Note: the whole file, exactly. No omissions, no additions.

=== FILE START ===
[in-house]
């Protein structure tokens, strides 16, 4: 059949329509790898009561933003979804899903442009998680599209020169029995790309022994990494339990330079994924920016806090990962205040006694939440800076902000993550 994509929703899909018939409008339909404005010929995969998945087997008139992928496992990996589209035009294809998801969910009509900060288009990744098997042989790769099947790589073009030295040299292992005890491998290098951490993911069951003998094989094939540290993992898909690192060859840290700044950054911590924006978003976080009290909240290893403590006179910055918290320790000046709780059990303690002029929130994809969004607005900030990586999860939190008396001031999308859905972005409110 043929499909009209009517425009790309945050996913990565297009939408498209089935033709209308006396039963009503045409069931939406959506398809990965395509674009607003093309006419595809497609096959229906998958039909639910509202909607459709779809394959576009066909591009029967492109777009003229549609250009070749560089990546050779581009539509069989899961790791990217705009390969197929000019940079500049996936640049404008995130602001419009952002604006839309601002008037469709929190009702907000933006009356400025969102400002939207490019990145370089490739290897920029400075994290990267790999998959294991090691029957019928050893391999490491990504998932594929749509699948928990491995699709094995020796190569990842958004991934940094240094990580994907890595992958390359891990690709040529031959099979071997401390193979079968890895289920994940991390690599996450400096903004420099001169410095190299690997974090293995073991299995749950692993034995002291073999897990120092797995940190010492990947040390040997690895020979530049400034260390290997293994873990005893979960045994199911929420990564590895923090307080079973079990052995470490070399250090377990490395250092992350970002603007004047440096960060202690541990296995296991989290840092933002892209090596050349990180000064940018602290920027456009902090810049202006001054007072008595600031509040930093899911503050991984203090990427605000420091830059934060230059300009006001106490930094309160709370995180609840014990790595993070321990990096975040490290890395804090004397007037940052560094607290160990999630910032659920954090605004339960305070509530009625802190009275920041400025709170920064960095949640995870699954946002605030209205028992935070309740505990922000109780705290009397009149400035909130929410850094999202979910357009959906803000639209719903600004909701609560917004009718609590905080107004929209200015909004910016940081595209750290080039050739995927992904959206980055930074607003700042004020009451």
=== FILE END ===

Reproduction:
[in-house]
């Protein structure tokens, strides 16, 4: 059949329509790898009561933003979804899903442009998680599209020169029995790309022994990494339990330079994924920016806090990962205040006694939440800076902000993550 994509929703899909018939409008339909404005010929995969998945087997008139992928496992990996589209035009294809998801969910009509900060288009990744098997042989790769099947790589073009030295040299292992005890491998290098951490993911069951003998094989094939540290993992898909690192060859840290700044950054911590924006978003976080009290909240290893403590006179910055918290320790000046709780059990303690002029929130994809969004607005900030990586999860939190008396001031999308859905972005409110 043929499909009209009517425009790309945050996913990565297009939408498209089935033709209308006396039963009503045409069931939406959506398809990965395509674009607003093309006419595809497609096959229906998958039909639910509202909607459709779809394959576009066909591009029967492109777009003229549609250009070749560089990546050779581009539509069989899961790791990217705009390969197929000019940079500049996936640049404008995130602001419009952002604006839309601002008037469709929190009702907000933006009356400025969102400002939207490019990145370089490739290897920029400075994290990267790999998959294991090691029957019928050893391999490491990504998932594929749509699948928990491995699709094995020796190569990842958004991934940094240094990580994907890595992958390359891990690709040529031959099979071997401390193979079968890895289920994940991390690599996450400096903004420099001169410095190299690997974090293995073991299995749950692993034995002291073999897990120092797995940190010492990947040390040997690895020979530049400034260390290997293994873990005893979960045994199911929420990564590895923090307080079973079990052995470490070399250090377990490395250092992350970002603007004047440096960060202690541990296995296991989290840092933002892209090596050349990180000064940018602290920027456009902090810049202006001054007072008595600031509040930093899911503050991984203090990427605000420091830059934060230059300009006001106490930094309160709370995180609840014990790595993070321990990096975040490290890395804090004397007037940052560094607290160990999630910032659920954090605004339960305070509530009625802190009275920041400025709170920064960095949640995870699954946002605030209205028992935070309740505990922000109780705290009397009149400035909130929410850094999202979910357009959906803000639209719903600004909701609560917004009718609590905080107004929209200015909004910016940081595209750290080039050739995927992904959206980055930074607003700042004020009451």